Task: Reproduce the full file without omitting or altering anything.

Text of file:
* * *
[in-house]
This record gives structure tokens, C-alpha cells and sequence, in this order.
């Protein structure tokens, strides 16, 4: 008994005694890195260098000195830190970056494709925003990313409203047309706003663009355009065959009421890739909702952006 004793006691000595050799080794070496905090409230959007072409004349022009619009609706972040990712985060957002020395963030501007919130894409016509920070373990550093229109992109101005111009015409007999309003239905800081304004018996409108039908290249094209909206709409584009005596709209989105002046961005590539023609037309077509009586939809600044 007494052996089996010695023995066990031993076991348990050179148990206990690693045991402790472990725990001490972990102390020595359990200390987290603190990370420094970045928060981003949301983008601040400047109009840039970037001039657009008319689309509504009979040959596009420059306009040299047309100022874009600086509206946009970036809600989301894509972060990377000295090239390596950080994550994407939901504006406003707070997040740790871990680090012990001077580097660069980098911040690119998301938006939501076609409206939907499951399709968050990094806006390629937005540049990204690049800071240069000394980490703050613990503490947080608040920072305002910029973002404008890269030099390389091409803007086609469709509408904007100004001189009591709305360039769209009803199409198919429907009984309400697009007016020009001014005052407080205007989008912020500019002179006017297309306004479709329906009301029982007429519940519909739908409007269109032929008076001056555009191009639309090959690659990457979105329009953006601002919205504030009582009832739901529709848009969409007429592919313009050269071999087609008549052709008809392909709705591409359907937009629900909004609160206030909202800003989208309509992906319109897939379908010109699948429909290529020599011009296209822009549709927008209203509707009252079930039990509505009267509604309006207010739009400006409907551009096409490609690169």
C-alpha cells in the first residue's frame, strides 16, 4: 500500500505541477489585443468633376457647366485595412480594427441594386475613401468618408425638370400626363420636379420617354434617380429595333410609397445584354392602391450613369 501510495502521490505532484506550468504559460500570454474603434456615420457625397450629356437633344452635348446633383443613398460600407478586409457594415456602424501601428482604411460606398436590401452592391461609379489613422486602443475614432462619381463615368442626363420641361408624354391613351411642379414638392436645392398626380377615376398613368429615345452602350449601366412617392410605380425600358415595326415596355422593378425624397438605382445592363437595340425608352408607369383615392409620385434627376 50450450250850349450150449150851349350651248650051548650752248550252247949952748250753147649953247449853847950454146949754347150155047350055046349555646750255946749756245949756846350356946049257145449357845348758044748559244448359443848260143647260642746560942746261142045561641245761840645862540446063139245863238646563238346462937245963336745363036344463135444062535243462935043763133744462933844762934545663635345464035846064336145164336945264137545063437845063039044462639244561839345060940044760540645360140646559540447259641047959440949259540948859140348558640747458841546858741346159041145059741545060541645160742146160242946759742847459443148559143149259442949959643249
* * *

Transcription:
[in-house]
This record gives structure tokens, C-alpha cells and sequence, in this order.
């Protein structure tokens, strides 16, 4: 008994005694890195260098000195830190970056494709925003990313409203047309706003663009355009065959009421890739909702952006 004793006691000595050799080794070496905090409230959007072409004349022009619009609706972040990712985060957002020395963030501007919130894409016509920070373990550093229109992109101005111009015409007999309003239905800081304004018996409108039908290249094209909206709409584009005596709209989105002046961005590539023609037309077509009586939809600044 007494052996089996010695023995066990031993076991348990050179148990206990690693045991402790472990725990001490972990102390020595359990200390987290603190990370420094970045928060981003949301983008601040400047109009840039970037001039657009008319689309509504009979040959596009420059306009040299047309100022874009600086509206946009970036809600989301894509972060990377000295090239390596950080994550994407939901504006406003707070997040740790871990680090012990001077580097660069980098911040690119998301938006939501076609409206939907499951399709968050990094806006390629937005540049990204690049800071240069000394980490703050613990503490947080608040920072305002910029973002404008890269030099390389091409803007086609469709509408904007100004001189009591709305360039769209009803199409198919429907009984309400697009007016020009001014005052407080205007989008912020500019002179006017297309306004479709329906009301029982007429519940519909739908409007269109032929008076001056555009191009639309090959690659990457979105329009953006601002919205504030009582009832739901529709848009969409007429592919313009050269071999087609008549052709008809392909709705591409359907937009629900909004609160206030909202800003989208309509992906319109897939379908010109699948429909290529020599011009296209822009549709927008209203509707009252079930039990509505009267509604309006207010739009400006409907551009096409490609690169």
C-alpha cells in the first residue's frame, strides 16, 4: 500500500505541477489585443468633376457647366485595412480594427441594386475613401468618408425638370400626363420636379420617354434617380429595333410609397445584354392602391450613369 501510495502521490505532484506550468504559460500570454474603434456615420457625397450629356437633344452635348446633383443613398460600407478586409457594415456602424501601428482604411460606398436590401452592391461609379489613422486602443475614432462619381463615368442626363420641361408624354391613351411642379414638392436645392398626380377615376398613368429615345452602350449601366412617392410605380425600358415595326415596355422593378425624397438605382445592363437595340425608352408607369383615392409620385434627376 50450450250850349450150449150851349350651248650051548650752248550252247949952748250753147649953247449853847950454146949754347150155047350055046349555646750255946749756245949756846350356946049257145449357845348758044748559244448359443848260143647260642746560942746261142045561641245761840645862540446063139245863238646563238346462937245963336745363036344463135444062535243462935043763133744462933844762934545663635345464035846064336145164336945264137545063437845063039044462639244561839345060940044760540645360140646559540447259641047959440949259540948859140348558640747458841546858741346159041145059741545060541645160742146160242946759742847459443148559143149259442949959643249